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The best way to predict the future

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DANIEL MCCARTHY, SENIOR EDITOR [email protected]

DANIEL MCCARTHY, SENIOR EDITOR
Welcome to 2021, and all the clean-slate, fresh-start, corners-turned positivity that a new year represents. After the grueling economic, social, and political tumult of 2020, the inclination toward optimism feels both dangerous and unavoidable — much like our inclination toward prediction. If 2020 taught us anything, it’s that attempting to predict the future can be a very hazardous business indeed.

With these hazards very much in mind, allow me to introduce Photonics Spectra’s annual trends issue.

Rather than relying on hubris, our coverage of trends borrows from the wisdom of computer scientist Alan Kay, who said, “The best way to predict the future is to invent it.”

The seven feature articles within these pages embody this approach by first surveying representative industry benchmarks for lasers, imaging, optics, and spectroscopy, and then exploring the potential benefits that impending advancements may soon deliver.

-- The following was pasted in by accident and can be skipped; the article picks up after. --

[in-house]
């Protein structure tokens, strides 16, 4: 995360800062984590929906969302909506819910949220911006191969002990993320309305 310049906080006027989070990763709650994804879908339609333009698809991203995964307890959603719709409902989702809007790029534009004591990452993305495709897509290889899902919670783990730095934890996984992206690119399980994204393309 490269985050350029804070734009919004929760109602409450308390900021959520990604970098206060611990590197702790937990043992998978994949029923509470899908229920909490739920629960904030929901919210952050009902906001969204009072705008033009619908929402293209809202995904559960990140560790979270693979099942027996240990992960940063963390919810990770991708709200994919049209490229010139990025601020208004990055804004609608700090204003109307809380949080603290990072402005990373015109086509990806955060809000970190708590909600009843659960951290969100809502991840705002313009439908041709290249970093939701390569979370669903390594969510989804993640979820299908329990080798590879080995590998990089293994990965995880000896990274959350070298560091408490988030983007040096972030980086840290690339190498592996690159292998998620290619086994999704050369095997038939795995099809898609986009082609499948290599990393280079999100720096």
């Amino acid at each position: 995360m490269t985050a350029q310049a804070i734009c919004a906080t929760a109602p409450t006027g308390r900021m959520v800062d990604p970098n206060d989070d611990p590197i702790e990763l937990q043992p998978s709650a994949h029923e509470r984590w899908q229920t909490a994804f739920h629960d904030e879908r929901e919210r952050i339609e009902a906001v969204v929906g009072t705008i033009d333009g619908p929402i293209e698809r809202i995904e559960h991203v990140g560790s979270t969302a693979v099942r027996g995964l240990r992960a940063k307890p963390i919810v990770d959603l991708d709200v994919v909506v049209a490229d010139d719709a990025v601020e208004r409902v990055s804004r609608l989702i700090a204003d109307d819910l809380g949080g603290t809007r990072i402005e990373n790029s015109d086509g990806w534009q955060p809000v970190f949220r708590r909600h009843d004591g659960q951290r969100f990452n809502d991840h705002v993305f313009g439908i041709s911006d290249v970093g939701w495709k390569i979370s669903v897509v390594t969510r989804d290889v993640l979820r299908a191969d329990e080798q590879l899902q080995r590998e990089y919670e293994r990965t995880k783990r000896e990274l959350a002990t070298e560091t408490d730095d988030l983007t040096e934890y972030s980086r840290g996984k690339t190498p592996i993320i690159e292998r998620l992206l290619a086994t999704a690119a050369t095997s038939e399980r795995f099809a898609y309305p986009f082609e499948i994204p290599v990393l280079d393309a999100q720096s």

Marie Freebody kicks off the section with a report on the market demand that ultrafast lasers are driving for new optical components, and why industry collaboration will be critical to sustain this trend.

James Schlett’s laser processing feature zeros in on the use of coherent light to cut and weld glass materials and convert them into durable data storage mediums. Farooq Ahmed, in turn, examines how lasers are serving as tools as much as the subjects of laboratory research.

Our two imaging features — from Douglas Farmer and Hank Hogan, respectively — explore application trends for high-speed machine vision systems and cameras designed to peer beyond the visible spectrum.

A feature from Hamamatsu’s John Gilmore contributes perspective on how faster, smaller spectroscopy instruments are expanding conventional applications and probing new end markets. While three additional industry leaders — Richard A. Crocombe, Pauline E. Leary, and Brooke W. Kammrath — collaboratively report on how portable spectrometers are bringing analytical capabilities beyond the lab and directly to the sample in applications from forensics to cultural heritage.

I’ve said this before, but it bears repeating for the January issue: In addition to this month’s features, the issue is itself a first glimpse into a new future for Photonics Spectra that will apply a more journalistic and applications-focused approach to the technologies and industries we cover.

We’re not inventing this future so much as restoring past traditions. Either way, it’s another reason for us to be optimistic about 2021.

Photonics Spectra
Jan 2021
Editorial

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